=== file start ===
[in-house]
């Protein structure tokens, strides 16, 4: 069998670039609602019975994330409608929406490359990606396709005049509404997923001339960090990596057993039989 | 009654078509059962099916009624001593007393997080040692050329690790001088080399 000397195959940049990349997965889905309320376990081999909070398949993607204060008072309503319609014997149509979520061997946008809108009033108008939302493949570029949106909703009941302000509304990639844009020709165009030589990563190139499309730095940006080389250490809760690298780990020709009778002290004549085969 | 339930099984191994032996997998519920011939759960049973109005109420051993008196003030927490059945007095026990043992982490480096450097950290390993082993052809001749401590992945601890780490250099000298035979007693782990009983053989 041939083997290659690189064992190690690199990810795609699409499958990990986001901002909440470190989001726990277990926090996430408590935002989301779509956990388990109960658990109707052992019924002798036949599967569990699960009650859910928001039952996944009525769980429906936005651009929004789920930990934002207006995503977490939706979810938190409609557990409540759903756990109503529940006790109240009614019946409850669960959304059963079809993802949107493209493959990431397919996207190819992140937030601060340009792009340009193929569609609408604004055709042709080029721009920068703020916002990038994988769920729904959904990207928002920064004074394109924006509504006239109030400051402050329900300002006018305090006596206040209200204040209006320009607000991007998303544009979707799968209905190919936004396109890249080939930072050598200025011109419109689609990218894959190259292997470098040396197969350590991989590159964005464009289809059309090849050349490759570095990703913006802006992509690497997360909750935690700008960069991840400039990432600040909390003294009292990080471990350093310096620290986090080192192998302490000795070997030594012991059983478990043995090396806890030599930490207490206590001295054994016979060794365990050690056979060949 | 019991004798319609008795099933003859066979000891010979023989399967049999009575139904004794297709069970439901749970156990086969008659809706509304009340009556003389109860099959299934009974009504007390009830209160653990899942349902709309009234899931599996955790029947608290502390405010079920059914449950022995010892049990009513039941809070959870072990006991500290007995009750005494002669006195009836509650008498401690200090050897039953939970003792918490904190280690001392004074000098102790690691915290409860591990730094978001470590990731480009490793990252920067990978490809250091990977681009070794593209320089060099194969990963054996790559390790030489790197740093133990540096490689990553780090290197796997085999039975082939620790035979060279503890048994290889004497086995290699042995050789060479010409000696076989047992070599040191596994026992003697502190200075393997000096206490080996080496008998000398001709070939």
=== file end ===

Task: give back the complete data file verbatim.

[in-house]
């Protein structure tokens, strides 16, 4: 069998670039609602019975994330409608929406490359990606396709005049509404997923001339960090990596057993039989 | 009654078509059962099916009624001593007393997080040692050329690790001088080399 000397195959940049990349997965889905309320376990081999909070398949993607204060008072309503319609014997149509979520061997946008809108009033108008939302493949570029949106909703009941302000509304990639844009020709165009030589990563190139499309730095940006080389250490809760690298780990020709009778002290004549085969 | 339930099984191994032996997998519920011939759960049973109005109420051993008196003030927490059945007095026990043992982490480096450097950290390993082993052809001749401590992945601890780490250099000298035979007693782990009983053989 041939083997290659690189064992190690690199990810795609699409499958990990986001901002909440470190989001726990277990926090996430408590935002989301779509956990388990109960658990109707052992019924002798036949599967569990699960009650859910928001039952996944009525769980429906936005651009929004789920930990934002207006995503977490939706979810938190409609557990409540759903756990109503529940006790109240009614019946409850669960959304059963079809993802949107493209493959990431397919996207190819992140937030601060340009792009340009193929569609609408604004055709042709080029721009920068703020916002990038994988769920729904959904990207928002920064004074394109924006509504006239109030400051402050329900300002006018305090006596206040209200204040209006320009607000991007998303544009979707799968209905190919936004396109890249080939930072050598200025011109419109689609990218894959190259292997470098040396197969350590991989590159964005464009289809059309090849050349490759570095990703913006802006992509690497997360909750935690700008960069991840400039990432600040909390003294009292990080471990350093310096620290986090080192192998302490000795070997030594012991059983478990043995090396806890030599930490207490206590001295054994016979060794365990050690056979060949 | 019991004798319609008795099933003859066979000891010979023989399967049999009575139904004794297709069970439901749970156990086969008659809706509304009340009556003389109860099959299934009974009504007390009830209160653990899942349902709309009234899931599996955790029947608290502390405010079920059914449950022995010892049990009513039941809070959870072990006991500290007995009750005494002669006195009836509650008498401690200090050897039953939970003792918490904190280690001392004074000098102790690691915290409860591990730094978001470590990731480009490793990252920067990978490809250091990977681009070794593209320089060099194969990963054996790559390790030489790197740093133990540096490689990553780090290197796997085999039975082939620790035979060279503890048994290889004497086995290699042995050789060479010409000696076989047992070599040191596994026992003697502190200075393997000096206490080996080496008998000398001709070939």